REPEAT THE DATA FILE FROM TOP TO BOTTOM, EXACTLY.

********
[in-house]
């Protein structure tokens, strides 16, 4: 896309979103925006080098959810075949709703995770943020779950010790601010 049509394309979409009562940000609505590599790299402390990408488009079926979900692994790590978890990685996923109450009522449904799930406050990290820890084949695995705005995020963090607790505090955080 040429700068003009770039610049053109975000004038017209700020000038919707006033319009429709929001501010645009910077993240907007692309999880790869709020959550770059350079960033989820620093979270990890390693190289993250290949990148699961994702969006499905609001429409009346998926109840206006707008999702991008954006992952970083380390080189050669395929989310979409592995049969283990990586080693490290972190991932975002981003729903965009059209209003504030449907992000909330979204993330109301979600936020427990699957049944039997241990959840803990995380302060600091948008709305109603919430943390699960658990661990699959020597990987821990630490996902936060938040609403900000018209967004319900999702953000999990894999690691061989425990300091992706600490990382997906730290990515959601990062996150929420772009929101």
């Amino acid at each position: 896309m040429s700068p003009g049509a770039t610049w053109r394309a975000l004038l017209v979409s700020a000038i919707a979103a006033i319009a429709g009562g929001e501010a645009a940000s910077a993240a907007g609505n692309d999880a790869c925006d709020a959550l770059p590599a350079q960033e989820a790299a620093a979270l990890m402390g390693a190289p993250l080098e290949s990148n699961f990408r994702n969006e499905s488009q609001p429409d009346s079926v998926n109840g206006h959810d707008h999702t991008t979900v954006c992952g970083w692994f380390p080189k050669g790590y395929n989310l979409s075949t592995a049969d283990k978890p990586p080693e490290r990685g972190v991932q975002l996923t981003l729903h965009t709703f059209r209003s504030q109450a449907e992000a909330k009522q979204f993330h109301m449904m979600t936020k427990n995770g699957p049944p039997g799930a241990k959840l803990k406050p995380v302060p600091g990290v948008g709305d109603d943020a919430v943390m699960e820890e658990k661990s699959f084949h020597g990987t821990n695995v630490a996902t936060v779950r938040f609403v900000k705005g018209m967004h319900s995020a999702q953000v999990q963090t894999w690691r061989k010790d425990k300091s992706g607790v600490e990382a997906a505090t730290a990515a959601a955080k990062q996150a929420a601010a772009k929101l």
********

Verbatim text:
[in-house]
């Protein structure tokens, strides 16, 4: 896309979103925006080098959810075949709703995770943020779950010790601010 049509394309979409009562940000609505590599790299402390990408488009079926979900692994790590978890990685996923109450009522449904799930406050990290820890084949695995705005995020963090607790505090955080 040429700068003009770039610049053109975000004038017209700020000038919707006033319009429709929001501010645009910077993240907007692309999880790869709020959550770059350079960033989820620093979270990890390693190289993250290949990148699961994702969006499905609001429409009346998926109840206006707008999702991008954006992952970083380390080189050669395929989310979409592995049969283990990586080693490290972190991932975002981003729903965009059209209003504030449907992000909330979204993330109301979600936020427990699957049944039997241990959840803990995380302060600091948008709305109603919430943390699960658990661990699959020597990987821990630490996902936060938040609403900000018209967004319900999702953000999990894999690691061989425990300091992706600490990382997906730290990515959601990062996150929420772009929101």
């Amino acid at each position: 896309m040429s700068p003009g049509a770039t610049w053109r394309a975000l004038l017209v979409s700020a000038i919707a979103a006033i319009a429709g009562g929001e501010a645009a940000s910077a993240a907007g609505n692309d999880a790869c925006d709020a959550l770059p590599a350079q960033e989820a790299a620093a979270l990890m402390g390693a190289p993250l080098e290949s990148n699961f990408r994702n969006e499905s488009q609001p429409d009346s079926v998926n109840g206006h959810d707008h999702t991008t979900v954006c992952g970083w692994f380390p080189k050669g790590y395929n989310l979409s075949t592995a049969d283990k978890p990586p080693e490290r990685g972190v991932q975002l996923t981003l729903h965009t709703f059209r209003s504030q109450a449907e992000a909330k009522q979204f993330h109301m449904m979600t936020k427990n995770g699957p049944p039997g799930a241990k959840l803990k406050p995380v302060p600091g990290v948008g709305d109603d943020a919430v943390m699960e820890e658990k661990s699959f084949h020597g990987t821990n695995v630490a996902t936060v779950r938040f609403v900000k705005g018209m967004h319900s995020a999702q953000v999990q963090t894999w690691r061989k010790d425990k300091s992706g607790v600490e990382a997906a505090t730290a990515a959601a955080k990062q996150a929420a601010a772009k929101l």